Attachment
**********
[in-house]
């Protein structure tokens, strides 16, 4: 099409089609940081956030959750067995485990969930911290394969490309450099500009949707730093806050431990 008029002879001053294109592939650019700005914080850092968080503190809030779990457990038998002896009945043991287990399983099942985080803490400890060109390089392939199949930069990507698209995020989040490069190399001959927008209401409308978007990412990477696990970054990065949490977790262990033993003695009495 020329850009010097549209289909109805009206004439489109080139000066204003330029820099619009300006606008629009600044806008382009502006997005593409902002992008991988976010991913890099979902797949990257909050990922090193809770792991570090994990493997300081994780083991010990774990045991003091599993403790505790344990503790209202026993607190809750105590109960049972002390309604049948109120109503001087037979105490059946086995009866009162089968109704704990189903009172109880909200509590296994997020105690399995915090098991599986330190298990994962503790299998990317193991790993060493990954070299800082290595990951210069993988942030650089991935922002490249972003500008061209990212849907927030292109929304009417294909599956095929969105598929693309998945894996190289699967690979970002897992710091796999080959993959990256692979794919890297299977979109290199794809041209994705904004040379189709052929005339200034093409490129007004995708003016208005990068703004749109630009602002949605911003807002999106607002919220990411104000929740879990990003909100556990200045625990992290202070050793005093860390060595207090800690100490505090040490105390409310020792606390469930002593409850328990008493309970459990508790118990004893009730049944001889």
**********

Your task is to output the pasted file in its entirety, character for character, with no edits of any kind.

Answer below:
[in-house]
């Protein structure tokens, strides 16, 4: 099409089609940081956030959750067995485990969930911290394969490309450099500009949707730093806050431990 008029002879001053294109592939650019700005914080850092968080503190809030779990457990038998002896009945043991287990399983099942985080803490400890060109390089392939199949930069990507698209995020989040490069190399001959927008209401409308978007990412990477696990970054990065949490977790262990033993003695009495 020329850009010097549209289909109805009206004439489109080139000066204003330029820099619009300006606008629009600044806008382009502006997005593409902002992008991988976010991913890099979902797949990257909050990922090193809770792991570090994990493997300081994780083991010990774990045991003091599993403790505790344990503790209202026993607190809750105590109960049972002390309604049948109120109503001087037979105490059946086995009866009162089968109704704990189903009172109880909200509590296994997020105690399995915090098991599986330190298990994962503790299998990317193991790993060493990954070299800082290595990951210069993988942030650089991935922002490249972003500008061209990212849907927030292109929304009417294909599956095929969105598929693309998945894996190289699967690979970002897992710091796999080959993959990256692979794919890297299977979109290199794809041209994705904004040379189709052929005339200034093409490129007004995708003016208005990068703004749109630009602002949605911003807002999106607002919220990411104000929740879990990003909100556990200045625990992290202070050793005093860390060595207090800690100490505090040490105390409310020792606390469930002593409850328990008493309970459990508790118990004893009730049944001889």